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Retirement Changes Dramatically Over the Years

You may not be surprised to hear that retirement has really changed over the years, but you may be astonished to see the actual demographics. I did some research into what has happened to the average retirement age during the last century, and how those changes, and changes in life expectancies, have changed the demographics of retirees.

In 1910, life expectancy at birth was only 50 years. Retirement was only for the very old, and the average age of retirement from the work force was 74 years. Retirees in 1910 had surpassed the average life expectancy of a newborn by 24 years before they quit working! Life expectancies were short because so many people died in childhood or at very young ages. The hardy souls who lived through childhood illnesses and injuries actually could live a fairly long time, so a 74 year old retiree in 1910 might still live another 7 years after retirement. Very few people made it to that age, however, and those people who were “retirement age” or older in 1910 represented only about 1% of the total population.

In contrast, by the year 2000, life expectancy at birth has increased by 23 years to age 73, and the average age of retirement has dropped by 12 years to age 62. A 62 year-old retiree in the year 2000 can expect to live another 18 years, more than 2 1/2 times as long as the retiree in 1910, and nearly half as long as the time they were in the work force. Today's retiree has to plan for, and finance, all those additional years of retirement, and society has the challenge of supporting a “retiree” population which has grown to represent 15% of the total population.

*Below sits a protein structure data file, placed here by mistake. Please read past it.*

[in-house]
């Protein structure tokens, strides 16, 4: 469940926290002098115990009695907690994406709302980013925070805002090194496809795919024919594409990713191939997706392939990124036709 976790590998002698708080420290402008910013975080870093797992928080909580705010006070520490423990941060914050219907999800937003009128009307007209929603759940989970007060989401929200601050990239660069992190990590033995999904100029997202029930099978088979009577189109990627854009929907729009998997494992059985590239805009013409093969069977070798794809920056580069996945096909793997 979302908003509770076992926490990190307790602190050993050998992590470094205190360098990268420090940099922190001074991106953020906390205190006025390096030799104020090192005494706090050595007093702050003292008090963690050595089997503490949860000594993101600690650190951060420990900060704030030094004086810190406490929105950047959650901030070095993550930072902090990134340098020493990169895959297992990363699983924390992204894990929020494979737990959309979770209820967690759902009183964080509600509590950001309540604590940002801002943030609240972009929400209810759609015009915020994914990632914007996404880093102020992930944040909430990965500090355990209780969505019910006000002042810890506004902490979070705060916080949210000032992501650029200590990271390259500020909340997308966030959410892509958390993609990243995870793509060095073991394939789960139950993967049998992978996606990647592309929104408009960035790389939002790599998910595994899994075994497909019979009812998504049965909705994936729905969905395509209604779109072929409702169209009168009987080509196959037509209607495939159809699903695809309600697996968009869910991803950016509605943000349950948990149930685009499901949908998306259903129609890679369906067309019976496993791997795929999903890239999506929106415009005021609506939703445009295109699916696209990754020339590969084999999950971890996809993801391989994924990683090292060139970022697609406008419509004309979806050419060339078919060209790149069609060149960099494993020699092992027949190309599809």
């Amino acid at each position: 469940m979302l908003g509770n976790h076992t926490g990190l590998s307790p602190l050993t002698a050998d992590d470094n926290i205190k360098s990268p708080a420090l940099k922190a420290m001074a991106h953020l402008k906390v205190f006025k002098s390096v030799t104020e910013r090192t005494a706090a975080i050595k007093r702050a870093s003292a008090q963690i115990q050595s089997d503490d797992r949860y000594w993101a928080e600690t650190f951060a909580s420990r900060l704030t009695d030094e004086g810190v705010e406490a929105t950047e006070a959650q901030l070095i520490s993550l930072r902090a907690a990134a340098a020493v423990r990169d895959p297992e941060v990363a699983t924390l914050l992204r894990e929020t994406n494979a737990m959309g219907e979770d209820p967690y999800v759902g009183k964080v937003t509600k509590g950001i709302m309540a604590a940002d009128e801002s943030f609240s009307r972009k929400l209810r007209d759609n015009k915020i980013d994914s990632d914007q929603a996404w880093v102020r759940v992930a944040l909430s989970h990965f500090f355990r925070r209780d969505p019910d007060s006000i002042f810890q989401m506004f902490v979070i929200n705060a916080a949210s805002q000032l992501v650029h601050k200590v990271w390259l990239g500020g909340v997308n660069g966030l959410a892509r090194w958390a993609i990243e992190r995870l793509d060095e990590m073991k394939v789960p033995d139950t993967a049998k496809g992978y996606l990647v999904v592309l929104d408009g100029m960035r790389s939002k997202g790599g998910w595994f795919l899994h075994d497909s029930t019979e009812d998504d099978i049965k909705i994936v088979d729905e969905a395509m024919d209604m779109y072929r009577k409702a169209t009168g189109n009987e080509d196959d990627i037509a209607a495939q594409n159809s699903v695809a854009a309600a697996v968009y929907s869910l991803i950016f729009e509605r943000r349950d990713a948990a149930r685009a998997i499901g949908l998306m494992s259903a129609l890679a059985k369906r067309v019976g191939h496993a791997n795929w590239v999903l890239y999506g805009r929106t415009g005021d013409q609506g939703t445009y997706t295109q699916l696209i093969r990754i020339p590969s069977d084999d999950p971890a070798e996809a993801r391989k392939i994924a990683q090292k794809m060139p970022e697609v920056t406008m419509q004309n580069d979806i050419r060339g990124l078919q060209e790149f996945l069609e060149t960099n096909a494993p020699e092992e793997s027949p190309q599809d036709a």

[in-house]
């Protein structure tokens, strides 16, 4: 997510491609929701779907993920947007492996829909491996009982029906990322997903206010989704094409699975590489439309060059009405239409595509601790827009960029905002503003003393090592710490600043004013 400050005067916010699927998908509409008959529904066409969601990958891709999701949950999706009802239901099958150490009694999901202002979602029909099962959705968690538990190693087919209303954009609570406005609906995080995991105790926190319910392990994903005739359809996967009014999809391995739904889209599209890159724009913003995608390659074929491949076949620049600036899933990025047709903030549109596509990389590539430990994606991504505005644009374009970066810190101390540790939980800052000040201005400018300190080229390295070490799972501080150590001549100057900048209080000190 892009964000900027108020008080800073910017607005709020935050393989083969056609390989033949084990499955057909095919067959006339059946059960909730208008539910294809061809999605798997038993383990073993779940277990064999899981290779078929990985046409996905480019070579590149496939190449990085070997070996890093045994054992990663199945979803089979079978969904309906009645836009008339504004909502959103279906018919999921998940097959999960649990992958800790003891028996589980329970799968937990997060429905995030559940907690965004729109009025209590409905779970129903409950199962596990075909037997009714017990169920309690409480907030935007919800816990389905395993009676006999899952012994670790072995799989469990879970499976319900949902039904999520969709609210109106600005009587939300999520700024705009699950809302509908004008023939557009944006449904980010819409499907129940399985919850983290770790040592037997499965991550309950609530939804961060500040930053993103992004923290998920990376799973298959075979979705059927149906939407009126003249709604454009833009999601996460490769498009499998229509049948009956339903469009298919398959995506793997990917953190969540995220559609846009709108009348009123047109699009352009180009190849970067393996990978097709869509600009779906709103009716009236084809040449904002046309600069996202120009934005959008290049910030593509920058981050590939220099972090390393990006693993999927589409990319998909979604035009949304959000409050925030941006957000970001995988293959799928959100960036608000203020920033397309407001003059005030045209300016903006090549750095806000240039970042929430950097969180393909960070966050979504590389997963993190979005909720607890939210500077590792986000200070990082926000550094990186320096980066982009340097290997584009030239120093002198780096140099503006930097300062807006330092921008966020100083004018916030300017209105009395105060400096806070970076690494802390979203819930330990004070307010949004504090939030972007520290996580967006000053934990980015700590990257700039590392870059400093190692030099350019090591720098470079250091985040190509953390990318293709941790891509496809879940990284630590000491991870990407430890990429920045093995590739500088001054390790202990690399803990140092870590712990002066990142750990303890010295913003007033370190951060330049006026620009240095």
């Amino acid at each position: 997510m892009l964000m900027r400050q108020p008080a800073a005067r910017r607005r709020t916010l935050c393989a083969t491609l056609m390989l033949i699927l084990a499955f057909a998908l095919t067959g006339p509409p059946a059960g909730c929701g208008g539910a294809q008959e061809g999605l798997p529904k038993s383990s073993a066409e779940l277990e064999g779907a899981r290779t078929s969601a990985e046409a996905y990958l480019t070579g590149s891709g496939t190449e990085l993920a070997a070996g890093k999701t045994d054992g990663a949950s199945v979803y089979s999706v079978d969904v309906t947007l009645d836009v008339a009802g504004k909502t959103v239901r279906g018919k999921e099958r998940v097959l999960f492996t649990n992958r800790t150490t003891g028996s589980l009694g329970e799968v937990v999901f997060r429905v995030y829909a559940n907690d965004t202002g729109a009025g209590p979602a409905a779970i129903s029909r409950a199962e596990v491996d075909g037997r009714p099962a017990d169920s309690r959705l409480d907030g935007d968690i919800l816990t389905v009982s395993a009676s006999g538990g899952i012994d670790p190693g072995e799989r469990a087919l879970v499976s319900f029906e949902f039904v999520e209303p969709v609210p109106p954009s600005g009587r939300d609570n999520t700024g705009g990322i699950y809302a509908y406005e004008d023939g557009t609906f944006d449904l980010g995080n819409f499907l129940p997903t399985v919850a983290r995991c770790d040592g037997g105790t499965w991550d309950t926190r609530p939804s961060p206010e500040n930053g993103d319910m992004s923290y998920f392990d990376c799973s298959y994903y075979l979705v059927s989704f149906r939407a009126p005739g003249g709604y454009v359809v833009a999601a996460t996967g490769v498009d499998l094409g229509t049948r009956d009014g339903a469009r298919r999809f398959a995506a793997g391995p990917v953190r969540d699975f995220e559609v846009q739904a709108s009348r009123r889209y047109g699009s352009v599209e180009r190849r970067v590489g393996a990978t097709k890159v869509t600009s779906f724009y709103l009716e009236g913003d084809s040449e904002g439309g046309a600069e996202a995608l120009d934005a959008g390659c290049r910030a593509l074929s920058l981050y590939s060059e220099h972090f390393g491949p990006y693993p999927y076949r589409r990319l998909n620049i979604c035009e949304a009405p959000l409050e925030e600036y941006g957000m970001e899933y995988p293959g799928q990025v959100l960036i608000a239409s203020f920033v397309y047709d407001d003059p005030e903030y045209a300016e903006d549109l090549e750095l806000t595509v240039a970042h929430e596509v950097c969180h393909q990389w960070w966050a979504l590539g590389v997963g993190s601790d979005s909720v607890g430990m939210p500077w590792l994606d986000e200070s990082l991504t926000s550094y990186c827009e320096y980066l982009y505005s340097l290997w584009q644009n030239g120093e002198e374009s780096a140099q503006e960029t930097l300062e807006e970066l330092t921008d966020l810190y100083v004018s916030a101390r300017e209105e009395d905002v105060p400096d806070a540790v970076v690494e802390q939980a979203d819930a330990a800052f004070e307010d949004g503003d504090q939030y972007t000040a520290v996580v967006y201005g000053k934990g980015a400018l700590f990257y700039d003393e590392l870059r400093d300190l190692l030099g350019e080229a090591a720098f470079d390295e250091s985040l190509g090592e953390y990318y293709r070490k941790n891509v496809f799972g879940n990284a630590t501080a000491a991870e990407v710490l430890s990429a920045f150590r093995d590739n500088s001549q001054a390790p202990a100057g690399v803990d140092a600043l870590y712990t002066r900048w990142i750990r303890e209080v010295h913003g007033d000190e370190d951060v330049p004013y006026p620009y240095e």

Year Life
Expectancy
at Birth
Average
Age of
Retirement
Retirement
Age
Population
1910 50 74 1%
1940 61 70 5%
1970 67 65 10%
2000 73 62 15%

Some Notes:

Average retirement age is calculated by using data from the U.S. Department of Labor to determine the age at which 50% or more of the male population was no longer in the work force. See “Increasing the Retirement Age for Social Security Pensions,” Testimony to the Senate Special Committee on Aging, by Gary Burtless, The Brookings Institution, Washington, D.C., July 15, 1998.

Average working years were estimated assuming each person entered the workforce at age 20 and left at the average retirement age.

Average years in retirement were estimated by using average life expectancies at the average retirement age. Life expectancy of 74 year old in 1910 was estimated using life expectancy of 75 year old in 1900, other life expectancies are taken from life tables for the designated year. Male life expectancies were used since historical retirement figures are for male retirement from employment. Life expectancies at retirement age for women would be higher.

Retirement age population as a percentage of the total population was taken from U.S. Census Bureau data. The size of the 70+ population in 1940 was estimated, 2% of the population was age 75+ in 1940 and 7% was age 65+. The size of the 62+ population in 2000 was also estimated, 13% of the population is age 65+ in 2000 and 17% is age 60+. Now compare this with the actual history of senior living. There is some amazing information and research on the history of this industry that is worth checking out.

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